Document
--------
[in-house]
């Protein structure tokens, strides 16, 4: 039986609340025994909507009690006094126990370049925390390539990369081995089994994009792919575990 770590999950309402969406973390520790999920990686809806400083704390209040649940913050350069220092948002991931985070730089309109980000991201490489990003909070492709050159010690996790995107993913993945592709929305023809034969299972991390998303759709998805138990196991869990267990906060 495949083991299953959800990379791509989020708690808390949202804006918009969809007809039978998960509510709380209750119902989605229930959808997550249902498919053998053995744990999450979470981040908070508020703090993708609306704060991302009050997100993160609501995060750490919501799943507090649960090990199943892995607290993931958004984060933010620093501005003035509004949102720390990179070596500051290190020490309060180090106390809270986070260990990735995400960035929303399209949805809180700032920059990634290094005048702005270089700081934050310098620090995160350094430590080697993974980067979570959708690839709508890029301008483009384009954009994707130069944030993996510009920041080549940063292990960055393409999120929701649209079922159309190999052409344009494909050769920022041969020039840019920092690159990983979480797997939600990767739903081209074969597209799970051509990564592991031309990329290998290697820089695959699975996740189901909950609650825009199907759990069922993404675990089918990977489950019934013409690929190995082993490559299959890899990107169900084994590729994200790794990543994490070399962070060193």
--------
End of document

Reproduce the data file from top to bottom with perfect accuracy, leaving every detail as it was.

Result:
[in-house]
């Protein structure tokens, strides 16, 4: 039986609340025994909507009690006094126990370049925390390539990369081995089994994009792919575990 770590999950309402969406973390520790999920990686809806400083704390209040649940913050350069220092948002991931985070730089309109980000991201490489990003909070492709050159010690996790995107993913993945592709929305023809034969299972991390998303759709998805138990196991869990267990906060 495949083991299953959800990379791509989020708690808390949202804006918009969809007809039978998960509510709380209750119902989605229930959808997550249902498919053998053995744990999450979470981040908070508020703090993708609306704060991302009050997100993160609501995060750490919501799943507090649960090990199943892995607290993931958004984060933010620093501005003035509004949102720390990179070596500051290190020490309060180090106390809270986070260990990735995400960035929303399209949805809180700032920059990634290094005048702005270089700081934050310098620090995160350094430590080697993974980067979570959708690839709508890029301008483009384009954009994707130069944030993996510009920041080549940063292990960055393409999120929701649209079922159309190999052409344009494909050769920022041969020039840019920092690159990983979480797997939600990767739903081209074969597209799970051509990564592991031309990329290998290697820089695959699975996740189901909950609650825009199907759990069922993404675990089918990977489950019934013409690929190995082993490559299959890899990107169900084994590729994200790794990543994490070399962070060193």